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SEOUL — North Korea launched a missile into the Sea of Japan on Monday, the second such incident in a month amid tensions over its suspected nuclear weapons development program.

Maj. Ha Ju-hyun, a South Korean Ministry of National Defense spokesman, said the North launched the missile at noon Monday.

The test came as no surprise. On Friday, Pentagon officials warned ships to stay out of a sector of the Sea of Japan between Saturday to Tuesday.

U.S. Forces Korea officials declined to comment on the test and forwarded all queries to the South Korea’s Ministry of National Defense.

Ha said South Korean officials believe Monday’s missile is a shore-to-ship missile — the same type North Korea fired Feb. 24, one day before South Korean President Roh Moo-hyun’s inauguration.

South Korean officials said the second missile was launched from a pad at Sinsang-ri and flew 68 miles. It had a range of 99 miles.

Theories on the motivation behind the launch are mixed.

Some analysts and regional experts claim it’s another example of how the North is trying to increase tensions with the United States, while others claim the North is only conducting a military exercise.

In Tokyo, Japan’s Defense Agency chief, Shigeru Ishiba, said the missile didn’t appear to target Japan, according to The Associated Press.

“We don’t think this will have any significant impact on our national safety, but we are monitoring it closely,” he said.

Japanese Ministry of Foreign Affairs officials said they believe the launch was possibly part of North Korean annual winter training and may have been used to test the capability of their existing missiles.

The “Government of Japan believes it is undesirable in relations with surrounding countries for North Korea to take this kind of action under current circumstance and hope it will take responsible actions as a member of the international community,” a spokesman told Stars and Stripes on Monday.

A researcher with the Korean Institute for Defense Analyses, speaking on the condition of anonymity, said the move was meant to raise tensions on the peninsula.

The North is “trying to force” an agreement with the United States, the researcher said.

He also said there likely will be a few more minor military incidents in the near future.

Kim Myong Chol, considered the unofficial spokesman for North Korea, responded in writing to a Stars and Stripes query.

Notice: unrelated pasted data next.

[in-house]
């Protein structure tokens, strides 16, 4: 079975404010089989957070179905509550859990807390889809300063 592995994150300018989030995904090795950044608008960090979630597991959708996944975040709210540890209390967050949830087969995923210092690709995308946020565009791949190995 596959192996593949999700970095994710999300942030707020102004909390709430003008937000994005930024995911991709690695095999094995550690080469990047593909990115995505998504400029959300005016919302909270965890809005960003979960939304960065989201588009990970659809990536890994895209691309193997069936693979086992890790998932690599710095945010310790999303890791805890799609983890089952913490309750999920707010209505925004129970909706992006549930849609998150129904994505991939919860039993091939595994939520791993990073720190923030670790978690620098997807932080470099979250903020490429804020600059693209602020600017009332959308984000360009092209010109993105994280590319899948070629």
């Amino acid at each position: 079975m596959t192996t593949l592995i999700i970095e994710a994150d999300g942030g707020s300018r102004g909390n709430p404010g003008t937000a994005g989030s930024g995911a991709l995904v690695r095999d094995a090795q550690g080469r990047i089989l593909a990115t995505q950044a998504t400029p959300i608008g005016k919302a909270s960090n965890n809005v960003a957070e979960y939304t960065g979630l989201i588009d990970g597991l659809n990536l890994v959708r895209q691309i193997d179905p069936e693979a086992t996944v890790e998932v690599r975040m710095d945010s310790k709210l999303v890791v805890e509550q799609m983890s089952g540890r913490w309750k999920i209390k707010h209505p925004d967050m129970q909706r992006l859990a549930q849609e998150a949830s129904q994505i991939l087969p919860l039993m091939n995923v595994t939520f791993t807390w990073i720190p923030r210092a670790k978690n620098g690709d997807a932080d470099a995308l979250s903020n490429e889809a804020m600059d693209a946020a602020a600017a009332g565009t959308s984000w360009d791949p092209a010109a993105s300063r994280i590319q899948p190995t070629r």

He said the missile test is “nothing but part of a routine military exercise and never deserves the current deluge of publicity.”

Born in Japan, Kim received a Ph.D. in political science from the DPRK Academy of Social Sciences and worked in the North from 1966 to 1984. He is the executive director of the Center for Korean-American Peace in Japan and author of the book “Kim Jong Il’s Reunification Strategy.”

“If the current test-firings carry any political significance, they send a signal to the Americans and the Japanese that the small North Korean navy’s anti-ship missiles can carry out over the horizon strikes on their naval assets, as they come at a time when the Americans and the South Koreans are engaged in month-long Foal Eagle drills,” Kim wrote.

An international politics professor at South Korea’s National Defense University said the timing is important with Monday’s incident.

“The United States is preparing for a war with Iraq, so maybe the North wants to show the United States they are ready” militarily, said Kim Su-nam.

But he doesn’t think North Korea will launch any preemptive attacks.

Army 1st Sgt. Kelvin Lewis, with 524th Military Intelligence Battalion, Alpha Company, said “Everyone is somewhat worried and this could cause heightened tensions.”

But Lewis said he’s “focused on motivating his soldiers every day.”

“I don’t get too much involved in the political aspects of what’s going on,” he said.

According to news reports, U.S. and South Korean officials are more concerned about a possible North Korean testing of a Taepodong-2 missile, which analysts believe is capable of reaching parts of the United States, though there are widespread doubts about its reach and accuracy.

In 1998, North Korea test-fired a Taepodong-1 missile over Japan and into the Pacific.

Choe Song-won, Hana Kusumoto and The Associated Press contributed to this report.

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